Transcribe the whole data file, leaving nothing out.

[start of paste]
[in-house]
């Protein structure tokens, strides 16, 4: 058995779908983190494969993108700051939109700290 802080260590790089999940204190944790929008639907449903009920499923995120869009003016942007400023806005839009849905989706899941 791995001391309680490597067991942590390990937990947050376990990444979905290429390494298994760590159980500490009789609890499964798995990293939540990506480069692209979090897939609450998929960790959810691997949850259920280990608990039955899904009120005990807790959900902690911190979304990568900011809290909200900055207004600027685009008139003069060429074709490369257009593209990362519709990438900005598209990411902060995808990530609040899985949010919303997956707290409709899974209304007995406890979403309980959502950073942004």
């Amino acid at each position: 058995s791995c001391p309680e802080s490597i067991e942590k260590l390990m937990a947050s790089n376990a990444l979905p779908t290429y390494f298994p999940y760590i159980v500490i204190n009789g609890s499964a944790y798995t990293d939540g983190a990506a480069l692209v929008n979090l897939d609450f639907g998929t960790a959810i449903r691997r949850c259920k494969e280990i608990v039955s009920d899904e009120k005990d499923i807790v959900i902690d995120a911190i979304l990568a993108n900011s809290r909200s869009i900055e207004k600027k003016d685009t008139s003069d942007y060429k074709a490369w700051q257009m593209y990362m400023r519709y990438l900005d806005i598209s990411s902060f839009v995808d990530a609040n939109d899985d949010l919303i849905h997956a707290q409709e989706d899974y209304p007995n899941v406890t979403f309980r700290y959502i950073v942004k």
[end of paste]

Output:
[in-house]
């Protein structure tokens, strides 16, 4: 058995779908983190494969993108700051939109700290 802080260590790089999940204190944790929008639907449903009920499923995120869009003016942007400023806005839009849905989706899941 791995001391309680490597067991942590390990937990947050376990990444979905290429390494298994760590159980500490009789609890499964798995990293939540990506480069692209979090897939609450998929960790959810691997949850259920280990608990039955899904009120005990807790959900902690911190979304990568900011809290909200900055207004600027685009008139003069060429074709490369257009593209990362519709990438900005598209990411902060995808990530609040899985949010919303997956707290409709899974209304007995406890979403309980959502950073942004």
């Amino acid at each position: 058995s791995c001391p309680e802080s490597i067991e942590k260590l390990m937990a947050s790089n376990a990444l979905p779908t290429y390494f298994p999940y760590i159980v500490i204190n009789g609890s499964a944790y798995t990293d939540g983190a990506a480069l692209v929008n979090l897939d609450f639907g998929t960790a959810i449903r691997r949850c259920k494969e280990i608990v039955s009920d899904e009120k005990d499923i807790v959900i902690d995120a911190i979304l990568a993108n900011s809290r909200s869009i900055e207004k600027k003016d685009t008139s003069d942007y060429k074709a490369w700051q257009m593209y990362m400023r519709y990438l900005d806005i598209s990411s902060f839009v995808d990530a609040n939109d899985d949010l919303i849905h997956a707290q409709e989706d899974y209304p007995n899941v406890t979403f309980r700290y959502i950073v942004k």